The role of sports as a social tool is marked by the ways in which athletes challenge the structure of the game through their own representation within and beyond the field. This conversation, focusing on fútbol, aims to expand upon how the game is a critical and aesthetic tool that links indigenous heritage with current social issues. Moderated by Marcela Guerrero, Assistant Curator at The Whitney Museum of American Art, and referencing the work of Betty Bastidas, director of Dreamtown and Ronny Quevedo’s exhibition no hay medio tiempo / there is no halftime, the panel investigates a cultural tradition inherited from the past that cuts across several temporalities in the Americas as well as diverse local histories, which in Ecuador includes its African diaspora and immigration to new territories.
Following the panel Betty Bastida’s film Dreamtown will be screened as part of Passport Thursdays: International Dance, Music, and Film Series.
Moderator: Marcela Guerrero
Panelists: Betty Bastidas and Ronny Quevedo
Betty Bastidas is an award-winning filmmaker, photographer and media educator based in Brooklyn, NY. Originally from Ecuador, came to the US at the age of nine. She uses filmmaking and photography as social tools to celebrate the strength of the human spirit in the face of adversity. Most recently, she completed her first international soccer feature, Dreamtown, following the precarious dream of a young Afro-Ecuadorian soccer player, Anibal Chala, as he strives to make it to the professional leagues, and over the span of six years sees his dreams become reality. Other credits include a commissioned short film for ITVS Latino Graduates called Can’t Hold Me Back, following Fernando, a Latino youth from Detroit as he becomes the first in his family to earn a high school diploma. This story aired on PBS Independent Lens in 2013 and was selected to be part of the PBS Online Film Festival. She is the co-founder of a multicultural production company called Maracuya Productions focusing on stories of injustice and inspiration for underrepresented communities in the US and abroad. Her work has garnered numerous awards, including 2013 and 2008 NALAC Fund for the Arts, NALIP/HBO Film Grant, Post-production grant from the CNCINE Ecuador, New York Women in Film & Television In-kind grant, NYFA Photography Fellowship, and Brooklyn Council of the Arts Community Grant. She is a graduate of the UC Berkeley Graduate School of Journalism and is based in Brooklyn, NY.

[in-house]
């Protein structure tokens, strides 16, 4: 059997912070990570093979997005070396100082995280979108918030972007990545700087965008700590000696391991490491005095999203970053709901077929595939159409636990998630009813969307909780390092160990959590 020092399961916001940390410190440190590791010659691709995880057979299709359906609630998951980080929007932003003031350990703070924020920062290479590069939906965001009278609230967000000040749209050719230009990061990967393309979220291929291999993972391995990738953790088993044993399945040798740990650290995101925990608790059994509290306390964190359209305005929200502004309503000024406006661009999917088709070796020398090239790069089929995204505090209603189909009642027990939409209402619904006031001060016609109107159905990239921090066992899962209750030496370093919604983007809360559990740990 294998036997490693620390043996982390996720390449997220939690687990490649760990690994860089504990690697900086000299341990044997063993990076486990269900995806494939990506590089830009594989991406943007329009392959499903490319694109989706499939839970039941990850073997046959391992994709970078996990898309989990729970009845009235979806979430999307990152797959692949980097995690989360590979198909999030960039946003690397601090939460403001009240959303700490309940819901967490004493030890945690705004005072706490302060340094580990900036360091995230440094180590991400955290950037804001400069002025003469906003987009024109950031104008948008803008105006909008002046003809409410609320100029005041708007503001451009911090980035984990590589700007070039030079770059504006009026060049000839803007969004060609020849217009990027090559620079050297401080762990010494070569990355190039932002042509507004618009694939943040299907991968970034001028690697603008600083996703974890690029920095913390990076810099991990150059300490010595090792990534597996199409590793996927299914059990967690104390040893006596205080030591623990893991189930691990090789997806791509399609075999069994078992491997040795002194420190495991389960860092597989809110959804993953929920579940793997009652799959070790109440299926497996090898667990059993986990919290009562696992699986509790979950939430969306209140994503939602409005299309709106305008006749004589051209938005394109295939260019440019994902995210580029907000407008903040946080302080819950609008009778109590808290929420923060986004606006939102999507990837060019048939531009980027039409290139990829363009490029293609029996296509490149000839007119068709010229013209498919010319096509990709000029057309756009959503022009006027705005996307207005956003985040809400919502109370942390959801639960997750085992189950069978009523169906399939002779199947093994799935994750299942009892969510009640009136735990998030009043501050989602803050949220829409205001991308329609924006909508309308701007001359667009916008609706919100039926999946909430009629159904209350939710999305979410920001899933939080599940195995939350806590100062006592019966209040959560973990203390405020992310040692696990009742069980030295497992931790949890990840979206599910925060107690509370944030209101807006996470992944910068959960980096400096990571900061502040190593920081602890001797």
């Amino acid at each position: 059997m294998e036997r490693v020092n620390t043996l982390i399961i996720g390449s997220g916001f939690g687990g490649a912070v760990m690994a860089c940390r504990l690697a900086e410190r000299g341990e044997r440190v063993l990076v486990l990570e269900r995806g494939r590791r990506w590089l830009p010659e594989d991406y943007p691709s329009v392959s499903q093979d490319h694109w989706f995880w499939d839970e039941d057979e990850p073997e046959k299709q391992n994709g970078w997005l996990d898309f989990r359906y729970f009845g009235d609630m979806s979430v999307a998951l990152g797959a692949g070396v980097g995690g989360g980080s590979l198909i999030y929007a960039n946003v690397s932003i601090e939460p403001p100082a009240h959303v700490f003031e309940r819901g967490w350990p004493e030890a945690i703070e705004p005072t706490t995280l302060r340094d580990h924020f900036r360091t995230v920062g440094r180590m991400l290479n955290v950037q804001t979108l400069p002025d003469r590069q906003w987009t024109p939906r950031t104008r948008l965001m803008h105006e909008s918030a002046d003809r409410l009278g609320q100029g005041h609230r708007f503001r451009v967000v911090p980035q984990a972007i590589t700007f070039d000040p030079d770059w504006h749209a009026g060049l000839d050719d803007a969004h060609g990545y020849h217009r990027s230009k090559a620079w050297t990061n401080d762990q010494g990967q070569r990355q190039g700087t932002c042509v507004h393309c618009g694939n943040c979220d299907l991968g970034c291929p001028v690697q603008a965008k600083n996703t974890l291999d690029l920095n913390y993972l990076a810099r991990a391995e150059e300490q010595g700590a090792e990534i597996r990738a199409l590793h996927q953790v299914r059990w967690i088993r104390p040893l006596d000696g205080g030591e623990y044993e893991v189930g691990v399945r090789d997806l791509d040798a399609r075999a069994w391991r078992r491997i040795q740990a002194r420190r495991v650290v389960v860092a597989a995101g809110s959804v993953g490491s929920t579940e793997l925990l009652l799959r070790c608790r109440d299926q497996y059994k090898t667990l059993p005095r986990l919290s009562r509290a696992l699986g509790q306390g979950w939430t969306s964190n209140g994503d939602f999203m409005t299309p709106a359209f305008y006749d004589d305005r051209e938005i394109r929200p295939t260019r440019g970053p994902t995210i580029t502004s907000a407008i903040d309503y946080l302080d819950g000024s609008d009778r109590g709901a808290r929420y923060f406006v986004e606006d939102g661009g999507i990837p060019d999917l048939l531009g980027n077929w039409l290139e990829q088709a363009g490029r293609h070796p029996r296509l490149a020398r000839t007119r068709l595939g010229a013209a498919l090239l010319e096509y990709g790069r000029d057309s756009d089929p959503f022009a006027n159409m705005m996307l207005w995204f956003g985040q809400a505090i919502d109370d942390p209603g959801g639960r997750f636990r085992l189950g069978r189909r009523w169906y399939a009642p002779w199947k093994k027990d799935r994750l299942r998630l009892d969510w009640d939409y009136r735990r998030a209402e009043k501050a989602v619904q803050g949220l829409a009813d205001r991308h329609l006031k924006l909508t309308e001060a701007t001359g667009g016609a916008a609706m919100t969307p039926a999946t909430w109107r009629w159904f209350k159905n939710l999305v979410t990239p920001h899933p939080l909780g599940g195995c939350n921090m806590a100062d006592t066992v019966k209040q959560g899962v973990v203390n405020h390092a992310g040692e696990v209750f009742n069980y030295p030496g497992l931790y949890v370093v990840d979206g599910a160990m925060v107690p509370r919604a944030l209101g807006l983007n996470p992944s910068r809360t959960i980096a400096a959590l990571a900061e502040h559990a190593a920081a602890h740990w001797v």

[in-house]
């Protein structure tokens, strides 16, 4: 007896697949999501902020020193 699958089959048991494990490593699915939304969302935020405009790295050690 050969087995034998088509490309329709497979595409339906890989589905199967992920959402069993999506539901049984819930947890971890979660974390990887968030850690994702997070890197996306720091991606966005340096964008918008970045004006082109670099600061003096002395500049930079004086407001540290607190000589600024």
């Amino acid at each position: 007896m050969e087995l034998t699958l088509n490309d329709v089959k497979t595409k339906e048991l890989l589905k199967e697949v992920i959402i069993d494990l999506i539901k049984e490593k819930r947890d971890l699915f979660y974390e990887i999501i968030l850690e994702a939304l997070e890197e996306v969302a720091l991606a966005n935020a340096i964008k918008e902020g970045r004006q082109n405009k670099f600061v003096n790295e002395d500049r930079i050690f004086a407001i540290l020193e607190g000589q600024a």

Marcela Guerrero is Assistant Curator at The Whitney Museum of American Art. From 2014 to 2017 she worked as Curatorial Fellow at the Hammer Museum in Los Angeles where she had a hand in curating—with Cecilia Fajardo-Hill and Andrea Giunta—the upcoming Hammer exhibition Radical Women: Latin American Art, 1960–1985, for the Getty Foundation’s initiative Pacific Standard Time: LA/LA. Prior to her tenure at the Hammer, she worked in the Latin American and Latino art department at the Museum of Fine Arts, Houston, where she served as research coordinator for the International Center for the Arts of the Americas. She has also written for a variety of arts publications, such as ArtNexus, Caribbean Intransit: The Arts Journal, and Gulf Coast: A Journal of Literature and Fine Arts. Guerrero holds a PhD in art history from the University of Wisconsin, Madison.
Ronny Quevedo is a recipient of the 2016 Queens Museum/Jerome Foundation Fellowship for Emerging Artists. He was recently awarded a 2017 A Blade of Grass Fellowship for Socially Engaged Art and a Socrates Sculpture Park Emerging Artist Fellowship. His work has been exhibited nationally and internationally at The Drawing Center; The Bronx Museum of the Arts; Museum of Fine Arts, Houston; and Emerson Gallery (Germany), amongst others. Residencies include Lower Manhattan Cultural Council’s Workspace Program, Kala Art Institute, the Core Program at the Museum of Fine Arts, Houston, Project Row Houses, Skowhegan School of Painting & Sculpture, and Lower East Side Printshop. Quevedo received his MFA from the Yale School of Art in 2013 and BFA from The Cooper Union in 2003.
Image: Ronny Quevedo, no hay medio tiempo / there is no halftime (after Glissant and Quevedo), 2017. Custom printed vinyl and vinyl tape, concrete and field marker chalk, 37x70ft. Courtesy the artist. Photo: Argenis Apolinario.
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